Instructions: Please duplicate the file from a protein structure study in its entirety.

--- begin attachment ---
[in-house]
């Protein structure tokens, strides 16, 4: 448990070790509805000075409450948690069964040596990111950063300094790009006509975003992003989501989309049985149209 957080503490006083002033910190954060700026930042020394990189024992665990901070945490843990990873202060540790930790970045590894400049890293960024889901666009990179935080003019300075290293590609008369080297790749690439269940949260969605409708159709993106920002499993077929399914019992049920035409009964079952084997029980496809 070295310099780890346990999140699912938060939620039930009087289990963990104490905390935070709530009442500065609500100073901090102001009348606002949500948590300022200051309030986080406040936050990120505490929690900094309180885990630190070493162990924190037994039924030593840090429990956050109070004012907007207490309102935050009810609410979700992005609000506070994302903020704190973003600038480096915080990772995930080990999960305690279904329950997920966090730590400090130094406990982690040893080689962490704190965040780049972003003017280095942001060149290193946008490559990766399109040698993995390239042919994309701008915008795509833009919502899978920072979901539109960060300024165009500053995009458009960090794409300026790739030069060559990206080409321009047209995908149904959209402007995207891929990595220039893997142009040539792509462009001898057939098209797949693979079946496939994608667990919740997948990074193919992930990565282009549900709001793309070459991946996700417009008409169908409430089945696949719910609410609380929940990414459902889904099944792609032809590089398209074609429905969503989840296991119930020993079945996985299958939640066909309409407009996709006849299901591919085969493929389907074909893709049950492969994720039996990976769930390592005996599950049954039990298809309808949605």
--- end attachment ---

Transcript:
[in-house]
């Protein structure tokens, strides 16, 4: 448990070790509805000075409450948690069964040596990111950063300094790009006509975003992003989501989309049985149209 957080503490006083002033910190954060700026930042020394990189024992665990901070945490843990990873202060540790930790970045590894400049890293960024889901666009990179935080003019300075290293590609008369080297790749690439269940949260969605409708159709993106920002499993077929399914019992049920035409009964079952084997029980496809 070295310099780890346990999140699912938060939620039930009087289990963990104490905390935070709530009442500065609500100073901090102001009348606002949500948590300022200051309030986080406040936050990120505490929690900094309180885990630190070493162990924190037994039924030593840090429990956050109070004012907007207490309102935050009810609410979700992005609000506070994302903020704190973003600038480096915080990772995930080990999960305690279904329950997920966090730590400090130094406990982690040893080689962490704190965040780049972003003017280095942001060149290193946008490559990766399109040698993995390239042919994309701008915008795509833009919502899978920072979901539109960060300024165009500053995009458009960090794409300026790739030069060559990206080409321009047209995908149904959209402007995207891929990595220039893997142009040539792509462009001898057939098209797949693979079946496939994608667990919740997948990074193919992930990565282009549900709001793309070459991946996700417009008409169908409430089945696949719910609410609380929940990414459902889904099944792609032809590089398209074609429905969503989840296991119930020993079945996985299958939640066909309409407009996709006849299901591919085969493929389907074909893709049950492969994720039996990976769930390592005996599950049954039990298809309808949605």